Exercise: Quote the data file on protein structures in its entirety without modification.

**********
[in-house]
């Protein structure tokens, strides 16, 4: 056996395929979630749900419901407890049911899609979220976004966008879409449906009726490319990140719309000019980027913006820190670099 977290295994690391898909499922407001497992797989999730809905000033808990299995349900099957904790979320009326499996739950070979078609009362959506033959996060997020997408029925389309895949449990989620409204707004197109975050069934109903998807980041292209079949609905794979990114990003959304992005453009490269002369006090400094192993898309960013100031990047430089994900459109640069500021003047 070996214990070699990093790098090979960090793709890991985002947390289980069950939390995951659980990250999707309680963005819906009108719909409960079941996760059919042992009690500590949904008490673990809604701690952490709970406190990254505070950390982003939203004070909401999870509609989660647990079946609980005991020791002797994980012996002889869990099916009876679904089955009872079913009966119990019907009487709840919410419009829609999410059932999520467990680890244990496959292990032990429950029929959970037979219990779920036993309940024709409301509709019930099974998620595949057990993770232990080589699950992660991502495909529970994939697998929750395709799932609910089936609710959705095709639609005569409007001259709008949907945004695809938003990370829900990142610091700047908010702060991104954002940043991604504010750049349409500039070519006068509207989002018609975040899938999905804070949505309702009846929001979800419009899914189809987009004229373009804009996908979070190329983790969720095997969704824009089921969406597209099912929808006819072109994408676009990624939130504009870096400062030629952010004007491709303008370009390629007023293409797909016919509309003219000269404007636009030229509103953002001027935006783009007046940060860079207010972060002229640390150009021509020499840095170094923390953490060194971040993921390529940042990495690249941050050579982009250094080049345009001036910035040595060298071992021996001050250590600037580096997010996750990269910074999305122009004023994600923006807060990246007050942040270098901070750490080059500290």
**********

[in-house]
């Protein structure tokens, strides 16, 4: 056996395929979630749900419901407890049911899609979220976004966008879409449906009726490319990140719309000019980027913006820190670099 977290295994690391898909499922407001497992797989999730809905000033808990299995349900099957904790979320009326499996739950070979078609009362959506033959996060997020997408029925389309895949449990989620409204707004197109975050069934109903998807980041292209079949609905794979990114990003959304992005453009490269002369006090400094192993898309960013100031990047430089994900459109640069500021003047 070996214990070699990093790098090979960090793709890991985002947390289980069950939390995951659980990250999707309680963005819906009108719909409960079941996760059919042992009690500590949904008490673990809604701690952490709970406190990254505070950390982003939203004070909401999870509609989660647990079946609980005991020791002797994980012996002889869990099916009876679904089955009872079913009966119990019907009487709840919410419009829609999410059932999520467990680890244990496959292990032990429950029929959970037979219990779920036993309940024709409301509709019930099974998620595949057990993770232990080589699950992660991502495909529970994939697998929750395709799932609910089936609710959705095709639609005569409007001259709008949907945004695809938003990370829900990142610091700047908010702060991104954002940043991604504010750049349409500039070519006068509207989002018609975040899938999905804070949505309702009846929001979800419009899914189809987009004229373009804009996908979070190329983790969720095997969704824009089921969406597209099912929808006819072109994408676009990624939130504009870096400062030629952010004007491709303008370009390629007023293409797909016919509309003219000269404007636009030229509103953002001027935006783009007046940060860079207010972060002229640390150009021509020499840095170094923390953490060194971040993921390529940042990495690249941050050579982009250094080049345009001036910035040595060298071992021996001050250590600037580096997010996750990269910074999305122009004023994600923006807060990246007050942040270098901070750490080059500290």